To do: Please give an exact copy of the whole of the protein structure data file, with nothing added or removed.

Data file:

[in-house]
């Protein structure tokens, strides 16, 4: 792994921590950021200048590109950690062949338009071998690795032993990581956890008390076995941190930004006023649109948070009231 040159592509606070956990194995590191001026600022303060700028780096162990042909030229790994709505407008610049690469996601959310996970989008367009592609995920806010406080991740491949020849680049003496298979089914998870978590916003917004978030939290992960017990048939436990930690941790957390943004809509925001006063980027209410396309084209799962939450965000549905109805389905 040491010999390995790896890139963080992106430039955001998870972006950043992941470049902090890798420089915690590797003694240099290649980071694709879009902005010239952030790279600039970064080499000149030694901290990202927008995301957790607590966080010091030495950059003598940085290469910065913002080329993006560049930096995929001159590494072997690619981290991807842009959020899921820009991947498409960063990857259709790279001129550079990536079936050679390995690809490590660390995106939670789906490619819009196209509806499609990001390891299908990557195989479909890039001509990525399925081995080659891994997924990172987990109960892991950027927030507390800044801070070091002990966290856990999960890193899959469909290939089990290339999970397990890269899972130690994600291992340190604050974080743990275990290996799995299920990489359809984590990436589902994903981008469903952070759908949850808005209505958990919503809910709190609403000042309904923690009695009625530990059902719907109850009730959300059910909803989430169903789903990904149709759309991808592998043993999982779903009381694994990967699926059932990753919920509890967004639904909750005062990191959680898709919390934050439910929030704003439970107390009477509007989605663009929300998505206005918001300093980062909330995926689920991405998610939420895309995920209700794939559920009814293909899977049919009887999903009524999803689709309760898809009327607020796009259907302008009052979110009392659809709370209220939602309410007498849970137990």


[in-house]
């Protein structure tokens, strides 16, 4: 792994921590950021200048590109950690062949338009071998690795032993990581956890008390076995941190930004006023649109948070009231 040159592509606070956990194995590191001026600022303060700028780096162990042909030229790994709505407008610049690469996601959310996970989008367009592609995920806010406080991740491949020849680049003496298979089914998870978590916003917004978030939290992960017990048939436990930690941790957390943004809509925001006063980027209410396309084209799962939450965000549905109805389905 040491010999390995790896890139963080992106430039955001998870972006950043992941470049902090890798420089915690590797003694240099290649980071694709879009902005010239952030790279600039970064080499000149030694901290990202927008995301957790607590966080010091030495950059003598940085290469910065913002080329993006560049930096995929001159590494072997690619981290991807842009959020899921820009991947498409960063990857259709790279001129550079990536079936050679390995690809490590660390995106939670789906490619819009196209509806499609990001390891299908990557195989479909890039001509990525399925081995080659891994997924990172987990109960892991950027927030507390800044801070070091002990966290856990999960890193899959469909290939089990290339999970397990890269899972130690994600291992340190604050974080743990275990290996799995299920990489359809984590990436589902994903981008469903952070759908949850808005209505958990919503809910709190609403000042309904923690009695009625530990059902719907109850009730959300059910909803989430169903789903990904149709759309991808592998043993999982779903009381694994990967699926059932990753919920509890967004639904909750005062990191959680898709919390934050439910929030704003439970107390009477509007989605663009929300998505206005918001300093980062909330995926689920991405998610939420895309995920209700794939559920009814293909899977049919009887999903009524999803689709309760898809009327607020796009259907302008009052979110009392659809709370209220939602309410007498849970137990």